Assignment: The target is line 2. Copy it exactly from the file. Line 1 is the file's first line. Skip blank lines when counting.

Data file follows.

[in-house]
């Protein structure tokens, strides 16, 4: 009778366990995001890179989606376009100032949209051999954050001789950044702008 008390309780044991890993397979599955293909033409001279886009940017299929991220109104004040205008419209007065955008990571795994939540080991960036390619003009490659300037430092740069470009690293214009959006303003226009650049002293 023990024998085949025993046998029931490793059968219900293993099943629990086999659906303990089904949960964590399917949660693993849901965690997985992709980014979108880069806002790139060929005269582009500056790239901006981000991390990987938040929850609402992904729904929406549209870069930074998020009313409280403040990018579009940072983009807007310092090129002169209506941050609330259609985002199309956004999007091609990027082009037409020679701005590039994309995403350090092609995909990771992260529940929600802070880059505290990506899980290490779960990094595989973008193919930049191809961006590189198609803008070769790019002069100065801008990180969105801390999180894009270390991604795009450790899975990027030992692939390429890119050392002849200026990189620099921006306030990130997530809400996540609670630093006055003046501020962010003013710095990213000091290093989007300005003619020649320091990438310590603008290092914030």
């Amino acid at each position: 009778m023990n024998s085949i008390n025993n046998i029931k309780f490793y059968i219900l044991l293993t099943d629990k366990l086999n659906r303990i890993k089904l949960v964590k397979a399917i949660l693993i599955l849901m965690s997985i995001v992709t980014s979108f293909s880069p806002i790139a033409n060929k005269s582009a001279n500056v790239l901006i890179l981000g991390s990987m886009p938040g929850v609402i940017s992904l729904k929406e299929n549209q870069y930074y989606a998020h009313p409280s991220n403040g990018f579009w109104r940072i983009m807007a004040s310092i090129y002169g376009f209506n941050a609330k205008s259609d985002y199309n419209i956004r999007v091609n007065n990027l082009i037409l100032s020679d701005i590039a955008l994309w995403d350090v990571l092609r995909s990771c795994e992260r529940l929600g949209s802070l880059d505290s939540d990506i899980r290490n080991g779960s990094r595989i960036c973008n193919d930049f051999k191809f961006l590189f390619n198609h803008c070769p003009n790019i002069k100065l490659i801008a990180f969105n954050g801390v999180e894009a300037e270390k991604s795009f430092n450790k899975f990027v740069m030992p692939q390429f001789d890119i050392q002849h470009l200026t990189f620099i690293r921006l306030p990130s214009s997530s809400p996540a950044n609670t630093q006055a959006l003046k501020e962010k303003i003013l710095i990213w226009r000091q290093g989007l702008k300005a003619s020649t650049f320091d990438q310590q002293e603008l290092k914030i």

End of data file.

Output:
């Protein structure tokens, strides 16, 4: 009778366990995001890179989606376009100032949209051999954050001789950044702008 008390309780044991890993397979599955293909033409001279886009940017299929991220109104004040205008419209007065955008990571795994939540080991960036390619003009490659300037430092740069470009690293214009959006303003226009650049002293 023990024998085949025993046998029931490793059968219900293993099943629990086999659906303990089904949960964590399917949660693993849901965690997985992709980014979108880069806002790139060929005269582009500056790239901006981000991390990987938040929850609402992904729904929406549209870069930074998020009313409280403040990018579009940072983009807007310092090129002169209506941050609330259609985002199309956004999007091609990027082009037409020679701005590039994309995403350090092609995909990771992260529940929600802070880059505290990506899980290490779960990094595989973008193919930049191809961006590189198609803008070769790019002069100065801008990180969105801390999180894009270390991604795009450790899975990027030992692939390429890119050392002849200026990189620099921006306030990130997530809400996540609670630093006055003046501020962010003013710095990213000091290093989007300005003619020649320091990438310590603008290092914030």